WASHINGTON — The US will dispatch another $625 million in military aid to Ukraine from its own stocks a day after President Biden sought to boost the American defense stockpile after sending more than 20 such packages over the past year.
The latest shipment will include four High Mobility Artillery Rocket systems (HIMARS), the Pentagon said Tuesday. Senior defense officials have said the rocket launchers’ high-precision capabilities have contributed to Kyiv’s recent battlefield gains.
The package will also include 16 155mm howitzers, 75,000 accompanying artillery rounds and an additional 500 precision-guided 155mm artillery rounds; 1,000 155mm rounds of Remote Anti-Armor Mine Systems; 16 105mm howitzers; 30,000 120mm mortar rounds; 200 Mine Resistant Ambush Protected Vehicles; 200,000 rounds of small arms ammunition and Claymore anti-personnel munitions.
The shipment is the 22nd sent to Ukraine under the so-called Presidential Drawdown Authority since August of last year. In fiscal year 2022, which began on Oct. 1, 2021, and ended Saturday, Biden ordered more than $8 billion in military equipment and weapons for Ukraine.
Other funding, such as the $1.1 billion package announced Sept. 28, have come through the Ukraine Security Assistance Initiative, which allows Washington to purchase and procure weapons and other military capabilities for Kyiv rather than sending items from the Pentagon’s stocks.
USAI packages take longer to deliver to Ukraine given the time it takes to purchase and build new weapons. Drawdown packages, by contrast, typically take just four days to be sourced and sent to Europe, Pentagon officials have said.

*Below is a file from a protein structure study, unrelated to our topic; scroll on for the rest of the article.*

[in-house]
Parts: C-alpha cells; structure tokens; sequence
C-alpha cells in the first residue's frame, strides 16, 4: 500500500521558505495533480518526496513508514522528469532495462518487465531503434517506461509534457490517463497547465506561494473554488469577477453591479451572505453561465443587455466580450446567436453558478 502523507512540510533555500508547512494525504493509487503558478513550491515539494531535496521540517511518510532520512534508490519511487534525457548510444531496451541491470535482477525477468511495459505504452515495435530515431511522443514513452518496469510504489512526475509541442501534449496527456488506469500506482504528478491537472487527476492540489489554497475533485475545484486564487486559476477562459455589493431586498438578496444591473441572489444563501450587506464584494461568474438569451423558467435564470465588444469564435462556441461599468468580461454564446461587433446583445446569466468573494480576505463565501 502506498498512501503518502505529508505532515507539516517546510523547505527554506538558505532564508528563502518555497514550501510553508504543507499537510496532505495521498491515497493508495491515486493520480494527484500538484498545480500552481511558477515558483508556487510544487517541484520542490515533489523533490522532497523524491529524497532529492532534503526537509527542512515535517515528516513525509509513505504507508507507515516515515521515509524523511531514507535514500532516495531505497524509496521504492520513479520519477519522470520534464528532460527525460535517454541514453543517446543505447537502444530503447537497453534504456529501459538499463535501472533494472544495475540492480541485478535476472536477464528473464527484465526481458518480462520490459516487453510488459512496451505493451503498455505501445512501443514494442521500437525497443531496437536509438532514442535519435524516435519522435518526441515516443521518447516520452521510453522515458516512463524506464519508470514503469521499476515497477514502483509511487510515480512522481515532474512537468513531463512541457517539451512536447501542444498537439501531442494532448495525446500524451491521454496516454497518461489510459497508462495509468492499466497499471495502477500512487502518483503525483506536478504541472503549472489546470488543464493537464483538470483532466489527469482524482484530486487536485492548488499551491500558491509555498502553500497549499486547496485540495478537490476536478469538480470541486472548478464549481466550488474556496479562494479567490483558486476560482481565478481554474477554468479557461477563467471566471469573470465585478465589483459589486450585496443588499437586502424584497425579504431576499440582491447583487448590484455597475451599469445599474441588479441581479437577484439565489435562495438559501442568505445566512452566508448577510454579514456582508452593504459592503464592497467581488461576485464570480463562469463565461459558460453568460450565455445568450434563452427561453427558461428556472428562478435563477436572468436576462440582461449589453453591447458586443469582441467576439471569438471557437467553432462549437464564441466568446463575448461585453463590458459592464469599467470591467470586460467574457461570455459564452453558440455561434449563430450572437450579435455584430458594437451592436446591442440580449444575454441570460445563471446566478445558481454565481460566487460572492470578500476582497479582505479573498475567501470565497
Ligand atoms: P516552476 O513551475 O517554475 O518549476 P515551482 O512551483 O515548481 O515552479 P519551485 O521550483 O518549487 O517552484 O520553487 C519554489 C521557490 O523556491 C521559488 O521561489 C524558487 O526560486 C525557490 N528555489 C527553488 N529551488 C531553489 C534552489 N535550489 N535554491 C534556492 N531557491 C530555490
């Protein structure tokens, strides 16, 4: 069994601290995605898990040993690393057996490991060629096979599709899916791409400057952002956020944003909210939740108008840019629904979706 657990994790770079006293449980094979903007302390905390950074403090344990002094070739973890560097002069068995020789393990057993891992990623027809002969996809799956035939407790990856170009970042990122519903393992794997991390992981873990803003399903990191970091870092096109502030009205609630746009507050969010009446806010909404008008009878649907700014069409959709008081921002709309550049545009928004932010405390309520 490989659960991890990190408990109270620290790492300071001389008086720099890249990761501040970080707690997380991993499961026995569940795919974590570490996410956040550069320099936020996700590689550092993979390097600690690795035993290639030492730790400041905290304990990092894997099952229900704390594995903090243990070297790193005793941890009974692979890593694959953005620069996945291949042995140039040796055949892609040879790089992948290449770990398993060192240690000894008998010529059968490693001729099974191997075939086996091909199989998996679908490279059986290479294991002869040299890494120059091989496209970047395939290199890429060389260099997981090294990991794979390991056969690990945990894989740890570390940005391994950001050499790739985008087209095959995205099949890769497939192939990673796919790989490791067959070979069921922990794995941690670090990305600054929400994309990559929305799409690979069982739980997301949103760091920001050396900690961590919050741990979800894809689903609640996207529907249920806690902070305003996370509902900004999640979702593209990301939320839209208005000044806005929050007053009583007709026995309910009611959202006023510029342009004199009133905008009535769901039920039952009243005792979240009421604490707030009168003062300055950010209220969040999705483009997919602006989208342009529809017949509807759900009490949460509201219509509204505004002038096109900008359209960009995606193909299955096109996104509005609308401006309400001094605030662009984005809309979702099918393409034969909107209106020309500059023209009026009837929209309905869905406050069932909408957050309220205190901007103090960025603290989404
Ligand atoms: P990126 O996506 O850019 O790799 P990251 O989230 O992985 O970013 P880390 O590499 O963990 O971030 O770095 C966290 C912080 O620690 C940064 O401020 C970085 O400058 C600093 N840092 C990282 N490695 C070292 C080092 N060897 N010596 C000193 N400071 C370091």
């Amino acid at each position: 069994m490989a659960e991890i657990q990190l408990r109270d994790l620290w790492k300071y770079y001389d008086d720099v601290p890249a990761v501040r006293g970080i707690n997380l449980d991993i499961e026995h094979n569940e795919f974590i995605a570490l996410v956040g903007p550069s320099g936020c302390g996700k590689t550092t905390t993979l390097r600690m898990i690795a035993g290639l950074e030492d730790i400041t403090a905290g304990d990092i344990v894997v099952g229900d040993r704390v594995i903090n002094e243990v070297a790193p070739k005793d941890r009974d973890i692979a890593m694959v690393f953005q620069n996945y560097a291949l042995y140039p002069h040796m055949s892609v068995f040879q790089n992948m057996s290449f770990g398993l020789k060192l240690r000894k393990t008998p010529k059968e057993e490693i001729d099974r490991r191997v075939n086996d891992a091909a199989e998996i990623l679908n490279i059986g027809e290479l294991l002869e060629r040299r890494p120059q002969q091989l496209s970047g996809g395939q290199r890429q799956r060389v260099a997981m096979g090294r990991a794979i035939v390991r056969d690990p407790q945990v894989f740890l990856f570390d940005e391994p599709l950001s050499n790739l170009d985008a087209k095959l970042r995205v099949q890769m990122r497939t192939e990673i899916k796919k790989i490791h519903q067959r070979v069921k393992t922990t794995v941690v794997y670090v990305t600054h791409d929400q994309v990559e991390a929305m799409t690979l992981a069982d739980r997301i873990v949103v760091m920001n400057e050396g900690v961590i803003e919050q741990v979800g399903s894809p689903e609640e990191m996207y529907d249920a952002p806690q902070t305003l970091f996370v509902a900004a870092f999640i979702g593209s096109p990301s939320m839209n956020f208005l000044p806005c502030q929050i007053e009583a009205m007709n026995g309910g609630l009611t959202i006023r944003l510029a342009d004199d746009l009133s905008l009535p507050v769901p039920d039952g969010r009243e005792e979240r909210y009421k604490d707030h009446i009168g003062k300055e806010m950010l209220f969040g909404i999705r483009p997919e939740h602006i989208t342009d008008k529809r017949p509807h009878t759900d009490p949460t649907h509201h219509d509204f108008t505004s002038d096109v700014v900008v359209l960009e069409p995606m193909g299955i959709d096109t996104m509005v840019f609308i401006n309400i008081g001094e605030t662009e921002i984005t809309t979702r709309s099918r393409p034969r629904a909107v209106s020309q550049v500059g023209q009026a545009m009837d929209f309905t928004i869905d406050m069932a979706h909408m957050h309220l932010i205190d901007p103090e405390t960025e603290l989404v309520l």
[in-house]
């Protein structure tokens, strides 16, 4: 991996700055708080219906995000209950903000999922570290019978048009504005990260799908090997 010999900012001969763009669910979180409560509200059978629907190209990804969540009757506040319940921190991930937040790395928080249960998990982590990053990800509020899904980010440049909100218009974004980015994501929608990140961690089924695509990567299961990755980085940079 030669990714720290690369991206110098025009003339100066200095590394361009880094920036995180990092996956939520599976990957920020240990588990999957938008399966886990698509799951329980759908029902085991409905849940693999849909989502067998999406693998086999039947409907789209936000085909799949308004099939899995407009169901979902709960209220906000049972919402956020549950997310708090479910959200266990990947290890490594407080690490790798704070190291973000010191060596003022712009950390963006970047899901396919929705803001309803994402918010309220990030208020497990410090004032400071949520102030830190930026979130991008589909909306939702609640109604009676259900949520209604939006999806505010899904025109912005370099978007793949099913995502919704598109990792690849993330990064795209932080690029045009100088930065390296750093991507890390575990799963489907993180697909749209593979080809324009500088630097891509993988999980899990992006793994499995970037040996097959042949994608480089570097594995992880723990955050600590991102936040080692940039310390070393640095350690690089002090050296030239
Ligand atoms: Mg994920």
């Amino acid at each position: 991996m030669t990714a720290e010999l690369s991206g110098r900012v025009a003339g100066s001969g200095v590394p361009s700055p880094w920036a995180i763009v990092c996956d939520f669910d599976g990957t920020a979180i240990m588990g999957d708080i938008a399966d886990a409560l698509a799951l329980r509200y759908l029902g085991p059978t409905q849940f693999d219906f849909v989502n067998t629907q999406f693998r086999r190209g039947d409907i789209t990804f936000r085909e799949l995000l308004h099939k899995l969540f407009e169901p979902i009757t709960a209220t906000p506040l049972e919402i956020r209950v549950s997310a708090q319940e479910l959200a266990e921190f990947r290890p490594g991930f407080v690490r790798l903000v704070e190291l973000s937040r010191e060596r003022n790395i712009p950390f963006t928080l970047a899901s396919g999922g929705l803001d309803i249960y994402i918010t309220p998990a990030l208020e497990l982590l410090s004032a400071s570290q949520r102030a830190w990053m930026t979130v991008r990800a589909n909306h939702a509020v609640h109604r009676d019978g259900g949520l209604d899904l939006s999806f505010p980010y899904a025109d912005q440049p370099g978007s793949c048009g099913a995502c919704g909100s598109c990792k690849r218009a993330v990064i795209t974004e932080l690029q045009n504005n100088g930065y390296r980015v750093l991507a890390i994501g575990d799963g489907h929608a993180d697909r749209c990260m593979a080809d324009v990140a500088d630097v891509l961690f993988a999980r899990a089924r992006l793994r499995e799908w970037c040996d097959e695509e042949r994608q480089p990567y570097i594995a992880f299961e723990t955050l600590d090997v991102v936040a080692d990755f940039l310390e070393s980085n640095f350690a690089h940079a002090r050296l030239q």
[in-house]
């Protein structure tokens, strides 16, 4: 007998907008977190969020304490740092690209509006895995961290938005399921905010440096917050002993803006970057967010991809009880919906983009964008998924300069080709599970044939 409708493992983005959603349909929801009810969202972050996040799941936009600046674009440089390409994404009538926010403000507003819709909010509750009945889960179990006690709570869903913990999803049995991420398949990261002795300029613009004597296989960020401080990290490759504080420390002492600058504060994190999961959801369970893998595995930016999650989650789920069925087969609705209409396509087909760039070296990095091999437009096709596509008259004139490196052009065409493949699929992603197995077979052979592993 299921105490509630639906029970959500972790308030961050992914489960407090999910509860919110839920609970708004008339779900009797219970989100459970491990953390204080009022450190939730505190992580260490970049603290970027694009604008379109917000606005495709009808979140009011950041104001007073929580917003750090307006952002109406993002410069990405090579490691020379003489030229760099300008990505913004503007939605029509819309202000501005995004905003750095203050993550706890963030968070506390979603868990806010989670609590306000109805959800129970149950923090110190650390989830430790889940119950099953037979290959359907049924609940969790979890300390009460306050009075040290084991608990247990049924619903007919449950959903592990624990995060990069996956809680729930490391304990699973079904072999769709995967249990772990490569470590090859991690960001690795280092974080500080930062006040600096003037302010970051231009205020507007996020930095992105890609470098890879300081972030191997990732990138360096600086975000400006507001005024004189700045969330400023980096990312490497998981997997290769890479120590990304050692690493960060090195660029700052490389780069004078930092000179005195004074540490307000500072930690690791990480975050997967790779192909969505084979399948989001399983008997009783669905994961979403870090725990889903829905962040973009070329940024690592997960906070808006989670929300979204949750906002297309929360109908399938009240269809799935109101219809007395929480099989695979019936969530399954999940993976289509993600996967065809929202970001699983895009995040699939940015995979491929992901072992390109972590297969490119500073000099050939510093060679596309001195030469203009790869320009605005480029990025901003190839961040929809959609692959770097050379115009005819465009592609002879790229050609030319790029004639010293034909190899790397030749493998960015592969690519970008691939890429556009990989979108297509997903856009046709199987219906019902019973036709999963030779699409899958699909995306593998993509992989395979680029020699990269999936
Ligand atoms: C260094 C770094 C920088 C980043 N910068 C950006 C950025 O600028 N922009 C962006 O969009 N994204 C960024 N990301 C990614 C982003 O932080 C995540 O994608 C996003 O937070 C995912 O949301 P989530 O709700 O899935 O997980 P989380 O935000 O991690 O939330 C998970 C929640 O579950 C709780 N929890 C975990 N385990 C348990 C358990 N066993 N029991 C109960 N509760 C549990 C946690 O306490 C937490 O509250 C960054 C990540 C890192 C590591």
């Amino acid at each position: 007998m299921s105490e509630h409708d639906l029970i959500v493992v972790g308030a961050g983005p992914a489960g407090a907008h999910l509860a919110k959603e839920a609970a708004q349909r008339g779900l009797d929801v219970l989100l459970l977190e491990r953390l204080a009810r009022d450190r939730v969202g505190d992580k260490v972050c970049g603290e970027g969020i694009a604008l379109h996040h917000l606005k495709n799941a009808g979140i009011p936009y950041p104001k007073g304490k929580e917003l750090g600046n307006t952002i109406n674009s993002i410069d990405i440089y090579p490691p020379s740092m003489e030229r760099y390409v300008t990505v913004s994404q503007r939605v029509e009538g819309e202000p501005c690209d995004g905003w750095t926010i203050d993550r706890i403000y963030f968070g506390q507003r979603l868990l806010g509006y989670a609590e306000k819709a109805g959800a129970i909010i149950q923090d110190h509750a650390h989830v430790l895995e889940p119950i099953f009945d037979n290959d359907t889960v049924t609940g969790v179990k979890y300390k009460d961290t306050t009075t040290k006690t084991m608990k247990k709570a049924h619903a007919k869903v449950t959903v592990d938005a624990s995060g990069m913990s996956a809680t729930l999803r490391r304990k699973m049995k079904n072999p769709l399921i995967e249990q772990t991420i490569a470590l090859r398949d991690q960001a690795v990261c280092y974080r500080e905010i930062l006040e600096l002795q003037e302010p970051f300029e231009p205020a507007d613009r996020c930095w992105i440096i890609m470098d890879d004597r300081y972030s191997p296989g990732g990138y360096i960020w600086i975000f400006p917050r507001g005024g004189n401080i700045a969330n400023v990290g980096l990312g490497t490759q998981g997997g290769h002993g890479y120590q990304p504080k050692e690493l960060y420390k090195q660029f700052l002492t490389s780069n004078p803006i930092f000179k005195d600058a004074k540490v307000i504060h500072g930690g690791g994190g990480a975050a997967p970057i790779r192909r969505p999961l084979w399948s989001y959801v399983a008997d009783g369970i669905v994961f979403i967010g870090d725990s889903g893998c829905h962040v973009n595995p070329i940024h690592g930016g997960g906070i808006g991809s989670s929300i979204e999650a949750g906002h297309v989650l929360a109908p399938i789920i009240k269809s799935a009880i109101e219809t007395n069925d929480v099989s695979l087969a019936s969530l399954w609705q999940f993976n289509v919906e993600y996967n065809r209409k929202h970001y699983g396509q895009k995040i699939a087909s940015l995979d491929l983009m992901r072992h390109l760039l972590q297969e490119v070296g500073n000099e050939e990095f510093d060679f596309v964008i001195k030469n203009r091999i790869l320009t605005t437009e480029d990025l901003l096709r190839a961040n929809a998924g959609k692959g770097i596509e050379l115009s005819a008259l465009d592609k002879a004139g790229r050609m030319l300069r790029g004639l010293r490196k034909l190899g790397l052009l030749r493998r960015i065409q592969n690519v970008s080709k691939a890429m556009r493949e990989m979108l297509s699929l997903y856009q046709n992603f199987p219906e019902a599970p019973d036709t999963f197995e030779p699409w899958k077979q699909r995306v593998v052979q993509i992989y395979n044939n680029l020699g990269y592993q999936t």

The Defense Department has not revealed the specific amount of weapons and military equipment remaining in its stocks, but on Monday, Biden gave the OK to boost defense production and acquisition.
In a memorandum to Defense Secretary Lloyd Austin, Biden enacted a provision of the Defense Production Act of 1950 that lets the administration guarantee private-sector loans “for the purpose of expanding and accelerating the domestic production capability of critical weapons and equipment needed for national defense.”
“I hereby determine … that action is necessary to increase the production capacity of material critical to support the defense against adversarial aggression and that a shortfall in this area would severely impair national defense capability,” Biden wrote in the memo.
The action is meant to “reduce current or projected shortfalls of industrial resources, critical technology items, or essential materials needed for national defense purposes,” according to the act. The loans must cover efforts “necessary to create, maintain, expedite, expand, protect or restore production and deliveries or services essential to the national defense.”
Undersecretary of Defense for Acquisition and Sustainment Bill LaPlante on Friday denied there was “a lot of concern about the supplies and individual stockpiles,” but told reporters that the Pentagon and partner nations have been brainstorming how to “get our production lines going — not just going for Ukraine, but also to replenish ourselves and anticipation of the future.”
Previously, LaPlante explained, the US was guilty of “feast or famine” thinking regarding defense production, where “we go into panic mode, we increase production and then when the crises pass, we just go back to minimal production again.”
“The way we’ve traditionally done procurement of munitions in peacetime, where we basically produce the minimal amount … we may have to change that,” he added.
Tuesday’s announcement came after President Biden and Vice President Kamala Harris spoke with Ukrainian President Volodymyr Zelensky “to underscore that the United States will never recognize Russia’s purported annexation of Ukrainian territory” after sham referenda were held in four regions of the country last month.
“President Biden,” the White House said in a readout of the call, “pledged to continue supporting Ukraine as it defends itself from Russian aggression for as long as it takes.”